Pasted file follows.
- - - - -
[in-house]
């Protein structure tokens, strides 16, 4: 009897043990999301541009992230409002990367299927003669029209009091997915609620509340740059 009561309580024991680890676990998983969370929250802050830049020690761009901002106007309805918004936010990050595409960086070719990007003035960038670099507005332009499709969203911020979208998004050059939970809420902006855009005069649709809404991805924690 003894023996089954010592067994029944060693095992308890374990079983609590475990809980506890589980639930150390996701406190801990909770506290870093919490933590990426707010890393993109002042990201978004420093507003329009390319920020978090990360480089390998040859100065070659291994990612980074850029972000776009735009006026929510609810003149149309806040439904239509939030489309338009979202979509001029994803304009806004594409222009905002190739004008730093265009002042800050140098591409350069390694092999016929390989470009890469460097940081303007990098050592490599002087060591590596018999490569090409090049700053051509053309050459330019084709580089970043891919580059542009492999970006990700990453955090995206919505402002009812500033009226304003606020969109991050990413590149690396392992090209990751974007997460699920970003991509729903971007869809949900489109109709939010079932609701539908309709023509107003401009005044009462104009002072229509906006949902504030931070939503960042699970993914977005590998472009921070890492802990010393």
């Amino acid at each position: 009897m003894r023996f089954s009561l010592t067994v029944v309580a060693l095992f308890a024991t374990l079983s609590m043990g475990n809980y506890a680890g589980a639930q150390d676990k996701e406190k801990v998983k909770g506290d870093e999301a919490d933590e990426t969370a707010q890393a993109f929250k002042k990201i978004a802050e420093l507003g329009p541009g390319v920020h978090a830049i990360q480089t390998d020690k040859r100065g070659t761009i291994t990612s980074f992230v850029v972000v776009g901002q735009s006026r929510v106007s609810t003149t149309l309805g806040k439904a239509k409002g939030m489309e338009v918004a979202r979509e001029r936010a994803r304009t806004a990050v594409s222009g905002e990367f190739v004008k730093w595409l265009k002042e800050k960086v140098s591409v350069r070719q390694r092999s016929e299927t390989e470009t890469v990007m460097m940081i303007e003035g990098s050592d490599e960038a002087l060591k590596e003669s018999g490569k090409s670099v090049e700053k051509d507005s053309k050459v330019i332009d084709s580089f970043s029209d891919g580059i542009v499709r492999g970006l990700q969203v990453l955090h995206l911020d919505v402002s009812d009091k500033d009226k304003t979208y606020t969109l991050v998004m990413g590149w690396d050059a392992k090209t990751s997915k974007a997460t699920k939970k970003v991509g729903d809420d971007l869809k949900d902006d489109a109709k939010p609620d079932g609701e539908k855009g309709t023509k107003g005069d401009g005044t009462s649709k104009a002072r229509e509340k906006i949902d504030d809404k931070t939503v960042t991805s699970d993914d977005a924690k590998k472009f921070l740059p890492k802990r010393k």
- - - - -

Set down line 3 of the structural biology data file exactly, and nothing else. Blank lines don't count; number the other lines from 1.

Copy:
């Amino acid at each position: 009897m003894r023996f089954s009561l010592t067994v029944v309580a060693l095992f308890a024991t374990l079983s609590m043990g475990n809980y506890a680890g589980a639930q150390d676990k996701e406190k801990v998983k909770g506290d870093e999301a919490d933590e990426t969370a707010q890393a993109f929250k002042k990201i978004a802050e420093l507003g329009p541009g390319v920020h978090a830049i990360q480089t390998d020690k040859r100065g070659t761009i291994t990612s980074f992230v850029v972000v776009g901002q735009s006026r929510v106007s609810t003149t149309l309805g806040k439904a239509k409002g939030m489309e338009v918004a979202r979509e001029r936010a994803r304009t806004a990050v594409s222009g905002e990367f190739v004008k730093w595409l265009k002042e800050k960086v140098s591409v350069r070719q390694r092999s016929e299927t390989e470009t890469v990007m460097m940081i303007e003035g990098s050592d490599e960038a002087l060591k590596e003669s018999g490569k090409s670099v090049e700053k051509d507005s053309k050459v330019i332009d084709s580089f970043s029209d891919g580059i542009v499709r492999g970006l990700q969203v990453l955090h995206l911020d919505v402002s009812d009091k500033d009226k304003t979208y606020t969109l991050v998004m990413g590149w690396d050059a392992k090209t990751s997915k974007a997460t699920k939970k970003v991509g729903d809420d971007l869809k949900d902006d489109a109709k939010p609620d079932g609701e539908k855009g309709t023509k107003g005069d401009g005044t009462s649709k104009a002072r229509e509340k906006i949902d504030d809404k931070t939503v960042t991805s699970d993914d977005a924690k590998k472009f921070l740059p890492k802990r010393k």